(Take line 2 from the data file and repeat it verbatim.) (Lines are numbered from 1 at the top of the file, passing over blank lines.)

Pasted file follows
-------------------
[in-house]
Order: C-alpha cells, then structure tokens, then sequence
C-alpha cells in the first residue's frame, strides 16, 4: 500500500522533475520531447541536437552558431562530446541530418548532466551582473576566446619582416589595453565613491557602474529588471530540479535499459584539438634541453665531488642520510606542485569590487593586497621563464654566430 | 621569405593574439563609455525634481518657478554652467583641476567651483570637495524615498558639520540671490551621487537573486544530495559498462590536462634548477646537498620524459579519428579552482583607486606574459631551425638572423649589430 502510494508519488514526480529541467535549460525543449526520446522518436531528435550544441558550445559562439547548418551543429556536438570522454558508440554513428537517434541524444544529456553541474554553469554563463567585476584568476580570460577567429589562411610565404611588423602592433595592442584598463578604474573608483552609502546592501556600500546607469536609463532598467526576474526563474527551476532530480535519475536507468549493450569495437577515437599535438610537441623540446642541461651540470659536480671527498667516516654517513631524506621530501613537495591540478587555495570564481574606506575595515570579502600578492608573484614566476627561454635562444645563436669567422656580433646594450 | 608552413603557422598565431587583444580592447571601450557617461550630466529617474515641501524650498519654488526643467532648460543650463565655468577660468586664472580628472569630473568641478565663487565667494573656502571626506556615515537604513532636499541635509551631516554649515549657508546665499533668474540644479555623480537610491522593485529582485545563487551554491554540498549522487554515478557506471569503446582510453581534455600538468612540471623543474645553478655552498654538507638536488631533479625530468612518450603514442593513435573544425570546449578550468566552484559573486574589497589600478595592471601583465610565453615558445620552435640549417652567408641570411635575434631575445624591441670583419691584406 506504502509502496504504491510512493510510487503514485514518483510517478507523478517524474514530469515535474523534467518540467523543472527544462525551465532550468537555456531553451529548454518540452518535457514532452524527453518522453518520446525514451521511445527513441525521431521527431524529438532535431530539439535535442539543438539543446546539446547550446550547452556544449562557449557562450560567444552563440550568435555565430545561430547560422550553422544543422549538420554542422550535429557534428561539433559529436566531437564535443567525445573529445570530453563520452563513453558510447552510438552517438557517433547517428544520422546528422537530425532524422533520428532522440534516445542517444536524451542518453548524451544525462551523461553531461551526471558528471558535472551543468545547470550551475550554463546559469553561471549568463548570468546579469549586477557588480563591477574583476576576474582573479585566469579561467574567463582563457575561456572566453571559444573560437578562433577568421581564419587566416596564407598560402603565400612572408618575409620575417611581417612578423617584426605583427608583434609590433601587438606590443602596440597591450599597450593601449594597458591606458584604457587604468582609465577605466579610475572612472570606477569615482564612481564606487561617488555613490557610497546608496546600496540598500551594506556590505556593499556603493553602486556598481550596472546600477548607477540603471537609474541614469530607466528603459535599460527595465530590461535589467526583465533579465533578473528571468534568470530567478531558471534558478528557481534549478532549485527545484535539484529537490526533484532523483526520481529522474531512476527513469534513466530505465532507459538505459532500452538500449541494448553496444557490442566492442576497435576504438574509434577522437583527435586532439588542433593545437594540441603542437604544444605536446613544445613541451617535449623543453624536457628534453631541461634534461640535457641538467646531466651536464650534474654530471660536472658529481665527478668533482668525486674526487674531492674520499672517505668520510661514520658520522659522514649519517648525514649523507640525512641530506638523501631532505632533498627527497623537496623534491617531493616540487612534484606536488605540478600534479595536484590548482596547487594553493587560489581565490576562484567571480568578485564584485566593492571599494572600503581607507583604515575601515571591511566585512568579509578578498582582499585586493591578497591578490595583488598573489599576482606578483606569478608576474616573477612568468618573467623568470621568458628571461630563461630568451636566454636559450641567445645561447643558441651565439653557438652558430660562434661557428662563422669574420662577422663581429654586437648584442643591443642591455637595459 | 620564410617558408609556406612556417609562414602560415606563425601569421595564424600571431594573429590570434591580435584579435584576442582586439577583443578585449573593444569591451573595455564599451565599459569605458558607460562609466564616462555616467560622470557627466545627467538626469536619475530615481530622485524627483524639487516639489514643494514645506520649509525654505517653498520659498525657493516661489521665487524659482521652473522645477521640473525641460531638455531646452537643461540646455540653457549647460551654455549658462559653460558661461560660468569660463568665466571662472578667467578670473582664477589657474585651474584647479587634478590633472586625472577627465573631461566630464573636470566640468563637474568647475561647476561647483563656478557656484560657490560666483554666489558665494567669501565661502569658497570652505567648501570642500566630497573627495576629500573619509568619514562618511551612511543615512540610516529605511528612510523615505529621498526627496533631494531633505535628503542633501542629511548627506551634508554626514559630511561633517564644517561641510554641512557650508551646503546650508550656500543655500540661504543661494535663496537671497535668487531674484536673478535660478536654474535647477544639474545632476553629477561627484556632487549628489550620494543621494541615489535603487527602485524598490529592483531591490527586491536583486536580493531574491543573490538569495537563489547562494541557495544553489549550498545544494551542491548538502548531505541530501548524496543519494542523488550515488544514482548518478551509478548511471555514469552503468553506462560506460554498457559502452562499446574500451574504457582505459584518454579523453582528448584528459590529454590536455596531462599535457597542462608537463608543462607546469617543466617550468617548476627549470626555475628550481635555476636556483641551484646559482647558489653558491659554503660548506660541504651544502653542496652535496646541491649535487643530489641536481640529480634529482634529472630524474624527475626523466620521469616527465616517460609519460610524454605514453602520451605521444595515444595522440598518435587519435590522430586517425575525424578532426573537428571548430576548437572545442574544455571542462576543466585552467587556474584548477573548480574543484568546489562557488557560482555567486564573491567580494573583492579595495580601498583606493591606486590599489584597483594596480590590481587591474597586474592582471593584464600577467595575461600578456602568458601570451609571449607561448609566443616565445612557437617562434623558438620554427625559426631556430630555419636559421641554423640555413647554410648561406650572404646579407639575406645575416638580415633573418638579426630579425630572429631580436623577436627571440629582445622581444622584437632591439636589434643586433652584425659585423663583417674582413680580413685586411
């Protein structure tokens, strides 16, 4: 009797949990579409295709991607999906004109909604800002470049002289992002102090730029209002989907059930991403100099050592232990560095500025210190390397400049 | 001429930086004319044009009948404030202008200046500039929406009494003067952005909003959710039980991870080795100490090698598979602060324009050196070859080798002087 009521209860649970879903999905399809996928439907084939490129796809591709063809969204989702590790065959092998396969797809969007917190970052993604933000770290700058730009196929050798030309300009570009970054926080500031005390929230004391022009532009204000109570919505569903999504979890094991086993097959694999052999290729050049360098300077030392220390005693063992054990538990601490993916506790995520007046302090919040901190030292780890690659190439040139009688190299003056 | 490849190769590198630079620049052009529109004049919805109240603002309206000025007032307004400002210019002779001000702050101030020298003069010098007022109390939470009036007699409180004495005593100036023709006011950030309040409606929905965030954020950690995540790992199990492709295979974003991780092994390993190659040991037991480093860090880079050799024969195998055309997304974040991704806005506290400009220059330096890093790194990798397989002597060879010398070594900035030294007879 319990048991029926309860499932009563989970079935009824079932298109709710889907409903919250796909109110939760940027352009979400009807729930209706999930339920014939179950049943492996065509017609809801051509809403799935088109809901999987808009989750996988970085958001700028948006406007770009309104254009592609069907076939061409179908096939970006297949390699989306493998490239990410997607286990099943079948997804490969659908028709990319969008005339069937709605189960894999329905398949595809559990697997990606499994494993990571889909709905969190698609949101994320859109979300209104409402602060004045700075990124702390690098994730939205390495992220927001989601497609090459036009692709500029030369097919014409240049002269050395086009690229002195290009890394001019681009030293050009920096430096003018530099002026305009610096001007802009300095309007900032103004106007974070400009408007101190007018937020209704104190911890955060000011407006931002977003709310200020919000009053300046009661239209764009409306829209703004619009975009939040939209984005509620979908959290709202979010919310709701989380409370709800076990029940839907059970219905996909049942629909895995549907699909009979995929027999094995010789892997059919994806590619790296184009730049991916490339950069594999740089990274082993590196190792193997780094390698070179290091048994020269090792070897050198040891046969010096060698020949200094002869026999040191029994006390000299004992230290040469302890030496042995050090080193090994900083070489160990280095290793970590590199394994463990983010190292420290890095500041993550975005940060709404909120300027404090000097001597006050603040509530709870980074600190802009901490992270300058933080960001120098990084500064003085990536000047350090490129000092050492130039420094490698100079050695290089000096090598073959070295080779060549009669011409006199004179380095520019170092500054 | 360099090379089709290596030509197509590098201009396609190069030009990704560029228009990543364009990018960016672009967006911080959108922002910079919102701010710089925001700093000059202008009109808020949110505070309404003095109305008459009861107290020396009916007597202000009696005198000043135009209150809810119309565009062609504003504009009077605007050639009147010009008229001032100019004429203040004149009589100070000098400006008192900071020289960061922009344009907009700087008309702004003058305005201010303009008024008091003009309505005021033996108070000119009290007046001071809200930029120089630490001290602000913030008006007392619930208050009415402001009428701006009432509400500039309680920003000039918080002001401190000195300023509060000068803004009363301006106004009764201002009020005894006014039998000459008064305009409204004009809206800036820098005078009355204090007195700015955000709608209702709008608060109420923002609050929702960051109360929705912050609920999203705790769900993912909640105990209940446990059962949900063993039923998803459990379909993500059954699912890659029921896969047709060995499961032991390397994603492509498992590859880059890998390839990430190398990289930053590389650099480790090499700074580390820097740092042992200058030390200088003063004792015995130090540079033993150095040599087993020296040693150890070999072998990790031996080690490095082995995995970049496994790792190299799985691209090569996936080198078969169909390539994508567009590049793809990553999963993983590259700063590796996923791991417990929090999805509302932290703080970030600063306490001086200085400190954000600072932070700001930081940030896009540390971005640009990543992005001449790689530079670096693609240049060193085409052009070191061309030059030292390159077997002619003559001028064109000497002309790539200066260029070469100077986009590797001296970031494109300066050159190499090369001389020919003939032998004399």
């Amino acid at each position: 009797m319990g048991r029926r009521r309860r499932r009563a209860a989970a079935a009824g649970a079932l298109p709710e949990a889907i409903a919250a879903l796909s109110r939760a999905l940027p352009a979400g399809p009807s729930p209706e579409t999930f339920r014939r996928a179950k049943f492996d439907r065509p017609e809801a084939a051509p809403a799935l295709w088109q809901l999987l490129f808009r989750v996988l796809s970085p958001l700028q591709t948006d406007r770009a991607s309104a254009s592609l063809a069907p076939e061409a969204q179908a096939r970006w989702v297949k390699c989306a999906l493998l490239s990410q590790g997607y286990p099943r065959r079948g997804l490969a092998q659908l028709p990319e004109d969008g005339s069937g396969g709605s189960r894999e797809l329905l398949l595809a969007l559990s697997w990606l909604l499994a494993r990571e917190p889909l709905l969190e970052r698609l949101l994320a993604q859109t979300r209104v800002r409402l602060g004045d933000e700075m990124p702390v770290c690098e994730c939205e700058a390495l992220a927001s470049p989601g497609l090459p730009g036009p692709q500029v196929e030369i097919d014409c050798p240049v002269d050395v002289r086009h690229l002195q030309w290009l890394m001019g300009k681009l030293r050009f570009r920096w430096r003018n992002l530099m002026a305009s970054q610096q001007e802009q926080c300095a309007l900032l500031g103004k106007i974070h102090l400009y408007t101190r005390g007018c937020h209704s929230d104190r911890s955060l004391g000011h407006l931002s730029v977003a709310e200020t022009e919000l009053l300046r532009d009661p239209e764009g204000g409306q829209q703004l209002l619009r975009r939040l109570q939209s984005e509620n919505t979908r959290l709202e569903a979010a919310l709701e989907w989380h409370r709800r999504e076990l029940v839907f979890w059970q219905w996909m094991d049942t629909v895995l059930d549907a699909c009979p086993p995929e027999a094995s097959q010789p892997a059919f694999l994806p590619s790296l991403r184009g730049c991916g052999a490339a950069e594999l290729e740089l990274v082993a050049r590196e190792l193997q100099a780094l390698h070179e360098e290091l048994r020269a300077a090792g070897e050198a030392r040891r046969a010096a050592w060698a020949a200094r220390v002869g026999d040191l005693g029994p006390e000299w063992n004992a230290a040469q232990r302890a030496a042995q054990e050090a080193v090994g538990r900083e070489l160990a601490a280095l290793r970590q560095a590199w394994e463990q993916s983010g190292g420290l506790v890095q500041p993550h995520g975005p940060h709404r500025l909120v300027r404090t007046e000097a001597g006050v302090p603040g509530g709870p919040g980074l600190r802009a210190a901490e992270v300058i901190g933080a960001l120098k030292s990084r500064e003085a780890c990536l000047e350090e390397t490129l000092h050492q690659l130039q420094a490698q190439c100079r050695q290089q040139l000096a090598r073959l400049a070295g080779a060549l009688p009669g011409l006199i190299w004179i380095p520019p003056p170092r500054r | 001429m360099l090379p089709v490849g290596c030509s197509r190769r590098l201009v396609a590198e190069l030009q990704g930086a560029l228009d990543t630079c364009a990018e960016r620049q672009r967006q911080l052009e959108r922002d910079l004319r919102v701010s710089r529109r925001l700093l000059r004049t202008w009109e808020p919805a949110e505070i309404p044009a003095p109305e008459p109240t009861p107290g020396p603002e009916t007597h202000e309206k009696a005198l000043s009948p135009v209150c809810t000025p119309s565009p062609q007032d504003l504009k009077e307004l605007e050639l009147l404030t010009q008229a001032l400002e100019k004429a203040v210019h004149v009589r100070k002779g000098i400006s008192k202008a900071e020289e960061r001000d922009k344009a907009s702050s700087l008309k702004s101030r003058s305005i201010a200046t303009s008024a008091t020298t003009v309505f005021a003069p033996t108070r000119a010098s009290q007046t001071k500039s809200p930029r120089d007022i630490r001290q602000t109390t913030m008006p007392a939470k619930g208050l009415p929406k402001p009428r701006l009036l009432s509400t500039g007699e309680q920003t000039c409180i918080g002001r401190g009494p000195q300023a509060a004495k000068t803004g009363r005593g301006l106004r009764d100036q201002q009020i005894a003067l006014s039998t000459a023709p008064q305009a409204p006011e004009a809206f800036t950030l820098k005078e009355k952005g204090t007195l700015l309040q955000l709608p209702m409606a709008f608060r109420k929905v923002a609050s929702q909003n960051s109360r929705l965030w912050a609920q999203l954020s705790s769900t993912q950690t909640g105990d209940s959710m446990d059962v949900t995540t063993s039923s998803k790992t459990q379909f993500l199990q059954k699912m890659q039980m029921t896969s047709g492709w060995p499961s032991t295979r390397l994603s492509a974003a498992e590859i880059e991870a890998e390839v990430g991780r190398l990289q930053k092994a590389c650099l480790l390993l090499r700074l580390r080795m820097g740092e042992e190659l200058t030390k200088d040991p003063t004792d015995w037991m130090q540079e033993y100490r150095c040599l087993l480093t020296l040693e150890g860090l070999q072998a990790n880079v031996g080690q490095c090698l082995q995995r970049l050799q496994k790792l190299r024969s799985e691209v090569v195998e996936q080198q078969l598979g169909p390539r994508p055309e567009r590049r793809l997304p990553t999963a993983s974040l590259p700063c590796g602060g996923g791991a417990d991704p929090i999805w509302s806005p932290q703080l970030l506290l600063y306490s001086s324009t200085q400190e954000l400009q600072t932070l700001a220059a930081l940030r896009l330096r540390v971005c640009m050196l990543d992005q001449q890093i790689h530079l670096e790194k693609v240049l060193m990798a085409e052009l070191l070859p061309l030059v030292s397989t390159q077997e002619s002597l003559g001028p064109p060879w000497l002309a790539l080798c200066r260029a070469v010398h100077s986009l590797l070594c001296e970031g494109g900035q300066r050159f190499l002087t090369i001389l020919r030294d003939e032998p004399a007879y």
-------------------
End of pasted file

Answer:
Order: C-alpha cells, then structure tokens, then sequence